• Describe and analyze the history of King-Lincoln as part of a larger picture of de facto segregation for African Americans in urban areas in the 20th century.

• Explain how push and pull factors of migration and immigration affected King-Lincoln.

• Analyze how individual choice and social/government factors play a part in shaping a community and the consequences of these choices—including both intended and unintended consequences—contribute to change.

Discussion Questions

1. What factors led to the growth and evolution of the King-Lincoln neighborhood as a predominately African-American community by the mid-20th century?

2. Which of these factors were the result of choices made by individuals, businesses, or government and which were the result of cultural biases and stereotypes?

3. How can change (as it relates to neighborhoods) be both positive and negative?

4. What does Wil Haygood, author of the Haygoods of Columbus, mean when he talks about the community as being “spiritually segregated?”

5. Did individuals make the community a better place by solving issues for the common good? Or did individuals only react to circumstances of the times?

6. How have the legacies of the past affected the present neighborhood?

Extension Activties

Have students make a list of factors as to why King-Lincoln was a thriving community in the early part of the 20th century and why it went into decline in the later years of the 20th century— according to those interviewed in the video. Using their lists, students make two Venn diagrams—one that tries to answer the question: What made the King-Lincoln Neighborhood a vibrant community in the early 20th century? The second question: What made the King-Lincoln Neighborhood begin to decline in the later 20th century? In each diagram, one circle represents the King-Lincoln neighborhood (thriving or decline) as the result of individual, business, or government choices and the other circle (thriving or decline) the result of cultural biases and stereotypes. Students can discuss if the factors can be in one circle of the other. What factors overlap of the circles? Let students speculate as to whether any factors could have been changed.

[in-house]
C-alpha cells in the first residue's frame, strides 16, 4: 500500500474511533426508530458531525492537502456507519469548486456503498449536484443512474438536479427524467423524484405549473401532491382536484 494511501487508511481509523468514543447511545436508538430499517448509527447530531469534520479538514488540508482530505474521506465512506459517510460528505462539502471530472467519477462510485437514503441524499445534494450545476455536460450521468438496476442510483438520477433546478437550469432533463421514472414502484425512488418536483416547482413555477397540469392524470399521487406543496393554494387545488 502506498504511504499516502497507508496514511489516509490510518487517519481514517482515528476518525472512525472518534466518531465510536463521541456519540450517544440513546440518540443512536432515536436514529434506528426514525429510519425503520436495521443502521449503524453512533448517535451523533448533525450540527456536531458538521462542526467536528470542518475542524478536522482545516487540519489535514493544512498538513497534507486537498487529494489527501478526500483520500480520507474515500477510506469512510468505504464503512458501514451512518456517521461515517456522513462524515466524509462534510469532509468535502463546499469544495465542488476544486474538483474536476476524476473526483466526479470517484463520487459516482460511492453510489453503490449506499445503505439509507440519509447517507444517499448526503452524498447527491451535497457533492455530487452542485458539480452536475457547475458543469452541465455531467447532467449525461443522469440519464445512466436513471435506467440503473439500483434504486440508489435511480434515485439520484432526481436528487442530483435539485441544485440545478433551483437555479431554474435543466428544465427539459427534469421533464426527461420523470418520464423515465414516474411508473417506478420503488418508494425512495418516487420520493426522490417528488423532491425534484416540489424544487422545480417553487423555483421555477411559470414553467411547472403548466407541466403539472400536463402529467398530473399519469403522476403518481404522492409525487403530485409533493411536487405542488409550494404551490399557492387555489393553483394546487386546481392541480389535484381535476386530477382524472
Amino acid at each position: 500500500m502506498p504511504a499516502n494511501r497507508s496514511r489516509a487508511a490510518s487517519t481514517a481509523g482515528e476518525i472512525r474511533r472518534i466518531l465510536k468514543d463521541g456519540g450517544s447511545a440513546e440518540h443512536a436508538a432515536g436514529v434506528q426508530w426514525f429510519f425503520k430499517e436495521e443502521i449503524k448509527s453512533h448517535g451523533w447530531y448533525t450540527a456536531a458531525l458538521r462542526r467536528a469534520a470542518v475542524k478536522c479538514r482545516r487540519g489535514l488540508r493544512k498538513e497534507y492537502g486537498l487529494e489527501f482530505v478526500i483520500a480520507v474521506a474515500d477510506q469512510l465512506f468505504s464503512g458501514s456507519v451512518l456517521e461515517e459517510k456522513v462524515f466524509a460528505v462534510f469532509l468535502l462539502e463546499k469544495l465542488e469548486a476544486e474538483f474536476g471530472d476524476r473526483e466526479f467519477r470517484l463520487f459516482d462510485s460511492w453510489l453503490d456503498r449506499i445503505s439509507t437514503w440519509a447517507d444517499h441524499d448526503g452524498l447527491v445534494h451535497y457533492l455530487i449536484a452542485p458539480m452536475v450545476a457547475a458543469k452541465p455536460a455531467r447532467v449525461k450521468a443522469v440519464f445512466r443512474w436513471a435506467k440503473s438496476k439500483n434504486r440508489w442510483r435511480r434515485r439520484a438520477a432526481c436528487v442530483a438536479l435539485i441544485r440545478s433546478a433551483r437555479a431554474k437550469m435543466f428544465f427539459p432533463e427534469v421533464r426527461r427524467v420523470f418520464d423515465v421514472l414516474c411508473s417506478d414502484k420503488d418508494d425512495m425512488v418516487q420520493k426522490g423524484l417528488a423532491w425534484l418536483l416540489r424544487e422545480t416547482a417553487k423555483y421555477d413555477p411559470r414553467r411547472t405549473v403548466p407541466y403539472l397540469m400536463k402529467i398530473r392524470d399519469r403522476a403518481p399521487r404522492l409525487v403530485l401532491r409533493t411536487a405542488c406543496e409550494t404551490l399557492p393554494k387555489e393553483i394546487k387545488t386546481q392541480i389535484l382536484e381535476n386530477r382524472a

Using a county map and push pins, ask students to put a push pin onto the map to the closest elementary school near their house (do not ask them to identify their house). What is their neighborhood called? Are there a variety of names? How did they come about? King-Lincoln is just one name for the area—but there are others: Bronzeville, the Blackberry Patch, NoBo, and the Near East Side. Research how the different names have come about—are they governmental designations? Neighborhood development? Old Streetcar/bus lines? Historic references? Do they apply to the same areas or only to different streets? Would some older members of the community remember the area by a different name than members of a younger generation?

Additional Resources

Columbus Neighborhoods: King-Lincoln - http://www.columbusneighborhoods.org/king-lincoln

Bronzeville Neighborhood Association - http://bronzeville.wordpress.com/

Bishop, Anna. The Blackberry Patch, Beyond the Blackberry Patch, and The Black Experience in Columbus, Ohio, Black Studies Community Based Seminar for The Ohio State University.

McWilliams, Wm. (ed) Columbus Illustrated Record, 1919-1920 (richly detailed in text, photos, and ads predominately of King Lincoln in the 1920s)

Allen, Wm Kenneth. Historical Reflections: The Community and the Afro-American Pioneer Physicians of Columbus, Ohio, 1988

Columbus Landmarks Foundation. Live a Lifetime on Long Street: Walking Tour. Ohio Humanities Grant. www.columbuslandmarks.org

Download a PDF of the lesson plan.

Content from this lesson plan is taken from the Columbus Neighborhoods: King-Lincoln documentary.